Fasti Ecclesiae Anglicanae 1541-1857: Volume 8, Bristol, Gloucester, Oxford and Peterborough Dioceses. Originally published by Institute of Historical Research, London, 1996.
This free content was digitised by double rekeying. All rights reserved.
Peterborough cathedral's foundation charter was granted by the king, Henry VIII, a couple of days after he founded Gloucester and a few days before he refounded Ely as a secular cathedral. Peterborough, like Oxford, was carved out of the enormous medieval diocese of Lincoln. The archdeaconry of Northampton, consisting of the counties of Northants and Rutland, was made into the new diocese. However, unlike Oxford, where the archdeaconry's administrative centre became the cathedral city, in this case, the church of the former abbey of Peterborough, at one extremity of the diocese, was made the cathedral. On the dissolution of the abbey on 29 November 1539, the list of pensions granted shows that some monks had left, but that another category was 'appointed to remain'. This suggests that plans for the new cathedral foundation were already in motion. The last abbot, John Chambers, was appointed 'guardian' and accounted for the revenues, and on 4 September 1541, when the new diocese and cathedral were set up, in fairly standard form, he was made the first bishop. At the cathedral, a dean and a chapter consisting of six canons were established. The former prior of St. Andrew, Northampton, became dean; the former prior of Peterborough and three other monks became canons. One version of the foundation charter gives the remaining two prebends as held by former monks of Peterborough also: perhaps it was at the last minute that two secular priests were appointed to the chapter. The archdeacon of Northampton was released from the jurisdiction of the bishop of Lincoln and placed under that of the new bishop of Peterborough. (fn. 1) The king presented to the deanery and the bishop to the archdeaconry. The prebends were all initially in the gift of the Crown, but the right of presentation was granted to the bishop of Peterborough by Queen Mary I in 1553 and 1557, (fn. 2) and the bishops retained it. Collations referred to the prebends by their numbers, and this practice persisted. In the nineteenth century, the diocese was further enlarged at the expense of Lincoln by the transfer of the archdeaconry of Leicester in 1837. (fn. 3) At the same time, the number of prebends was reduced from six to four, of which one was annexed to the archdeaconry of Northampton. (fn. 4)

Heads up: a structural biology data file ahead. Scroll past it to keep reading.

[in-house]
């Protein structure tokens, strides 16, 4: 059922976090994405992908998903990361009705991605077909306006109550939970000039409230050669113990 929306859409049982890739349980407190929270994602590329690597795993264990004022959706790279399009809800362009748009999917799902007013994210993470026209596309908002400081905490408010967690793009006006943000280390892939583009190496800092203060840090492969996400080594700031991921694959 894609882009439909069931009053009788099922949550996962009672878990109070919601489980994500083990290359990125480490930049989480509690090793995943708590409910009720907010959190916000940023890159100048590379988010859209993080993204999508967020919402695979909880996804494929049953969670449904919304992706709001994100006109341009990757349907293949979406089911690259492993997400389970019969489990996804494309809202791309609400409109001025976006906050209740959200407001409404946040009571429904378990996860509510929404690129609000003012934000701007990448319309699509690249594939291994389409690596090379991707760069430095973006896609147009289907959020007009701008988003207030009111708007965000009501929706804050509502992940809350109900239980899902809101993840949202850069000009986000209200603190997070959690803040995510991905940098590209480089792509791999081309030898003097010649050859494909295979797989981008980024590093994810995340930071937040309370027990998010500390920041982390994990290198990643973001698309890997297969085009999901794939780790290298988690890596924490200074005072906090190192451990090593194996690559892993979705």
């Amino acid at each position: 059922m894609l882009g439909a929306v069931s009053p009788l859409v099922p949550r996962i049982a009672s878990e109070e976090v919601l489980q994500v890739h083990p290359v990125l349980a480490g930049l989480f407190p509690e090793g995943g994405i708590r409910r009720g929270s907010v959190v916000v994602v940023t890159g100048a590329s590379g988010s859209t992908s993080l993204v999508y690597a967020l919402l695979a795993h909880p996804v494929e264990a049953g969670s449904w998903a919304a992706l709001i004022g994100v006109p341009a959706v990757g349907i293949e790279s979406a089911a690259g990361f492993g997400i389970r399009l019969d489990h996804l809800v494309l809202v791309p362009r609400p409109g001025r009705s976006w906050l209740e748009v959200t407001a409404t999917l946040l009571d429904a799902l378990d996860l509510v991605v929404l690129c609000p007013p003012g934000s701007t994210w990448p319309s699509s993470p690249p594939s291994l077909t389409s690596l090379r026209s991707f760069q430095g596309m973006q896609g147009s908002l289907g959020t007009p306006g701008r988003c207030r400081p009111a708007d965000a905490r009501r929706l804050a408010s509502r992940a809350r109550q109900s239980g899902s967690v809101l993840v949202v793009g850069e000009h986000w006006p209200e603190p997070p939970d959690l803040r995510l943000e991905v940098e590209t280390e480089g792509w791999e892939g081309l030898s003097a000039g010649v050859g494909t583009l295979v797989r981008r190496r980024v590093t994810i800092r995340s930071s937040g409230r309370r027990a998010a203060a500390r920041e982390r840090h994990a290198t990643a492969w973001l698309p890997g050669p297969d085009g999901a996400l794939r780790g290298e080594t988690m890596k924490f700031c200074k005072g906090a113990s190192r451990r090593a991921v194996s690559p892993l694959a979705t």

Peterborough was not a wealthy cathedral. At the foundation, the bishop's annual income was £333. In 1575, it was assessed at £414 19s 11d, which placed Peterborough nineteenth in value on a national scale, with only Rochester, Oxford, Gloucester, Bristol and the Welsh dioceses worth less. Sir Thomas Cecil, writing in 1595 to his brother Robert, declared, The place is of small revenue, and but for the title of a bishop, I think few will affect it but to step forward to a better'. By 1831, the bishop's average income over the previous three years was £3,103, which was higher than that of eight other bishops, but was expected to be less in future. (fn. 5) The dean's income at the foundation was £100, which was of course augmented when leases of chapter property were renewed. The average income of the dean for the three years to 1831 was £1,139 10s 0d, in comparison with the dean of Christ Church, Oxford's £3,200 6s 8d (less some college and university dues). This partly explains why Peterborough had as many as thirty-five deans during the period 1541-1857, of whom eighteen were promoted to higher office. White Kennett, when dean, is said to have excused himself on the grounds of poverty from donating the customary piece of plate for the table of the royal chaplains at Court, saying that he was 'only Dean of Pewterborough'. (fn. 6) At the foundation, the prebends were worth twenty pounds, although 'but 7l, unless resident'. By 1720, the nominal value of a prebend was thirty-six pounds a year, but when a proportion of the fines for renewal of leases was included, one canon's yearly profits ranged between forty-nine pounds and £281. In the eighteen-thirties, a canon's average income amounted to £525 15s 0d, far short of that of a canon of Christ Church, Oxford, at £1,510 1s 6d (less some dues). (fn. 7)
Peterborough's diocesan records are at the Northamptonshire Record Office, while those of the dean and chapter are divided between that record office and the Cambridge University Library, with some remaining in the Peterborough Cathedral Library. The bishops' institution act books form a complete series, though they contain gaps, especially in the sixteenth and early seventeenth centuries. The series of dean and chapter registers begins in 1692, but prior to that many installations are to be found in the various act books, leger books and registers of earlier deans, and other information on tenure of offices can be gleaned from treasurers' accounts and miscellaneous documents. Simon Gunton, a canon 1646-76, and a resident in Peterborough from birth, wrote a History of Peterburgh, which was enlarged and revised for publication in 1686 by the dean, Simon Patrick, (fn. 8) and this is a useful source for details within Gunton's lifetime.